Study finds many parents open to pediatricians discussing gun safety

Doctor

While pediatricians may be reluctant to bring up gun safety with the parents of their patients, many of those parents are receptive to such conversations, a new study found.

Researchers from the Washington University School of Medicine in St Louis concluded that pediatricians should avoid direct questioning of parents about firearm ownership and instead discuss how to ensure the safe storage of guns as a way to decrease firearm-related injuries and deaths in children.

The study (.pdf), published in the Journal of Pediatrics, surveyed 1,246 parents during a visit to their pediatrician’s office at 13 practices in the St. Louis metropolitan area. The study found that about half of the children in those families surveyed spent time in homes that have firearms, but that few parents reported talking about gun safety with their children’s pediatricians.

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Most parents said they were open to such discussions, but one-third of the parents who own firearms indicated they did not want to be asked about household guns and would take offense or ignore physician advice to remove guns from their home.

"Many physicians feel a professional obligation to discuss gun violence prevention, but they don't because they are not sure what to say or what they're legally allowed to say," Jane M. Garbutt, M.D., one of the study’s authors and a professor of medicine and of pediatrics, said in an announcement. "Our research is a step toward finding a way to discuss firearm safety that is acceptable to both physicians and parents."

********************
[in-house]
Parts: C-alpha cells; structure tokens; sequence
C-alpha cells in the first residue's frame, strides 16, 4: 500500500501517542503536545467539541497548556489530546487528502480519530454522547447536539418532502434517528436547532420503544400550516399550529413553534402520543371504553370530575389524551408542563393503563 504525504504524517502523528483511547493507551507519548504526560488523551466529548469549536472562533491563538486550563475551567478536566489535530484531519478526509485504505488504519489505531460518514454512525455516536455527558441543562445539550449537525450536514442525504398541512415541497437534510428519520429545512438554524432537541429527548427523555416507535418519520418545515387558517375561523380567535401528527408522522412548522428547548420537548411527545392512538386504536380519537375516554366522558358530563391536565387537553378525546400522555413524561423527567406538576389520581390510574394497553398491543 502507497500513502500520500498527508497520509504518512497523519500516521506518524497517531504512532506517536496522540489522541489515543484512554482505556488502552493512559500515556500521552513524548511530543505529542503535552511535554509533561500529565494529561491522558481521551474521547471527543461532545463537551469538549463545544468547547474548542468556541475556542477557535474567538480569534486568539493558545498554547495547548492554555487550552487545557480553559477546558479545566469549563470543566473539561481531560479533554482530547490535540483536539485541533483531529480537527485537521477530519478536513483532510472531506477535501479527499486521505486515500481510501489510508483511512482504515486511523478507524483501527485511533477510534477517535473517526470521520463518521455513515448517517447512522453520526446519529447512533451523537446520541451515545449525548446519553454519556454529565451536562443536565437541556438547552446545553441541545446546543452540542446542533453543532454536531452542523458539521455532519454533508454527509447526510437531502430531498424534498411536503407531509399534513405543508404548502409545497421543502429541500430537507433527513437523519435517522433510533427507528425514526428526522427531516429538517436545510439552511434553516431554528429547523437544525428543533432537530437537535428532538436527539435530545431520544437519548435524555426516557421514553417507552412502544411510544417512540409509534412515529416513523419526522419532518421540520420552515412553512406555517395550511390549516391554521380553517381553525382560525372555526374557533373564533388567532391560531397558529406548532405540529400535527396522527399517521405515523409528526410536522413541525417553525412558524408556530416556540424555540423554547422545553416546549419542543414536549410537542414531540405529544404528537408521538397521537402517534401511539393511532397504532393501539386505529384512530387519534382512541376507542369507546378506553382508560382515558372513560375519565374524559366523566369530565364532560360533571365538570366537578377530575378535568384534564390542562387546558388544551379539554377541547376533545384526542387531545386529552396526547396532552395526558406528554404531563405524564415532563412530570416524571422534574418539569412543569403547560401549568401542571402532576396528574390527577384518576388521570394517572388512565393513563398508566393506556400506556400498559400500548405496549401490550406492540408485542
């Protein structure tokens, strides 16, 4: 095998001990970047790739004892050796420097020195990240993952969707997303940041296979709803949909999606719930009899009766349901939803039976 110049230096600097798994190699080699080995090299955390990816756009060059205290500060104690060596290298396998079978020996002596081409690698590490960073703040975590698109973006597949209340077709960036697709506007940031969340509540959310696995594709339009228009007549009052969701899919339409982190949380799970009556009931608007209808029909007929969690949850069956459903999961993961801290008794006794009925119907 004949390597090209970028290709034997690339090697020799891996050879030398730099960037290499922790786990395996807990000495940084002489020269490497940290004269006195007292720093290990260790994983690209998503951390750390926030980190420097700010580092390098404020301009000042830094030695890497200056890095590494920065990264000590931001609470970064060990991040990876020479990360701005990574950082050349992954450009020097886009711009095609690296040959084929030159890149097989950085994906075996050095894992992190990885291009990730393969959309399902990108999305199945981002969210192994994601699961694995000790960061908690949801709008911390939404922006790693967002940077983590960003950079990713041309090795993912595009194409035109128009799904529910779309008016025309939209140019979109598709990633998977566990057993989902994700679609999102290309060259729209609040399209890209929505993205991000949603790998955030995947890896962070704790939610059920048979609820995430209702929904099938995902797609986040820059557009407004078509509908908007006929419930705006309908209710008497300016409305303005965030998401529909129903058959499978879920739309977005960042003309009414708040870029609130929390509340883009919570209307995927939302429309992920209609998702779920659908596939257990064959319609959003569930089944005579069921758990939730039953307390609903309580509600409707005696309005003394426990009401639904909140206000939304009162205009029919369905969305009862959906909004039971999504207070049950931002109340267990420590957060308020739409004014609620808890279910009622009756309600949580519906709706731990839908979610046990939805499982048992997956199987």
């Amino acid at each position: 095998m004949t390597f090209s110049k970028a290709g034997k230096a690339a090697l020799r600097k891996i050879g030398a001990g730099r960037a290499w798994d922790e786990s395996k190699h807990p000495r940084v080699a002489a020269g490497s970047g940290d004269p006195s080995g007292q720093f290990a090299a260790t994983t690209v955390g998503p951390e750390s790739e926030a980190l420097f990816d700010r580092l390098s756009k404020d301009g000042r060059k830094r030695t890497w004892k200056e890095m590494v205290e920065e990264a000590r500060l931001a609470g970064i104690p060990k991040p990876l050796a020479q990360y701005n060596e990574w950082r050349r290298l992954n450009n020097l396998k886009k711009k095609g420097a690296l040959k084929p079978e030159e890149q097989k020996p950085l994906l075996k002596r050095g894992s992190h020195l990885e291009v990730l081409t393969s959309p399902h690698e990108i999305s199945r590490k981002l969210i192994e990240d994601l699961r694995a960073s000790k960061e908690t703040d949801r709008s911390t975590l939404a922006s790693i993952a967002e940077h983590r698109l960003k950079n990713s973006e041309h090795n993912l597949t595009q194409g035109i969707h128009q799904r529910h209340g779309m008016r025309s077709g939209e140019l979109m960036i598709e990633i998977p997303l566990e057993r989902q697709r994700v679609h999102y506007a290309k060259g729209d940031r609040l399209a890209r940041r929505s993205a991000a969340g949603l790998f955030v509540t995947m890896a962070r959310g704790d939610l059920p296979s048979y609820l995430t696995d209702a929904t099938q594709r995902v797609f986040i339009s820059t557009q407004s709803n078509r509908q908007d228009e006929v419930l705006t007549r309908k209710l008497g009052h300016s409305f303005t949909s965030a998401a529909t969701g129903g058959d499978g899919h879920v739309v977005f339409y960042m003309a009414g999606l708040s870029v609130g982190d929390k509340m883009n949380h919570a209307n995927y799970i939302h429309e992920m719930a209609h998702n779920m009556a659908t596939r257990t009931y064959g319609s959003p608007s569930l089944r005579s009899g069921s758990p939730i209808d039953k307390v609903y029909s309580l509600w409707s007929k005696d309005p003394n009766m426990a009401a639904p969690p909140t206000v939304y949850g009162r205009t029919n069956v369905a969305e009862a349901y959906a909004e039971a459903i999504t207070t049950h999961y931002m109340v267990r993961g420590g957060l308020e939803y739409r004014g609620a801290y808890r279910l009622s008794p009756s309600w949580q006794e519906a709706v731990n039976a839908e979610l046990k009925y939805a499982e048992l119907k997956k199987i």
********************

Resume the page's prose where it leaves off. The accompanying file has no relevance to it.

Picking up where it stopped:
The American Academy of Pediatrics recommends that pediatricians screen parents about the presence of household firearms, emphasize that a home without guns is the safest and advocate safe storage of firearms. However, physicians are concerned about offending patients and in many states face legal restrictions, Garbutt said.

Controversy over whether doctors should ask about gun ownership has resulted in state and national debate. For instance, many physicians have opposed a Florida law currently being disputed in the courts that prevents doctors from asking patients direct questions about guns in their homes.

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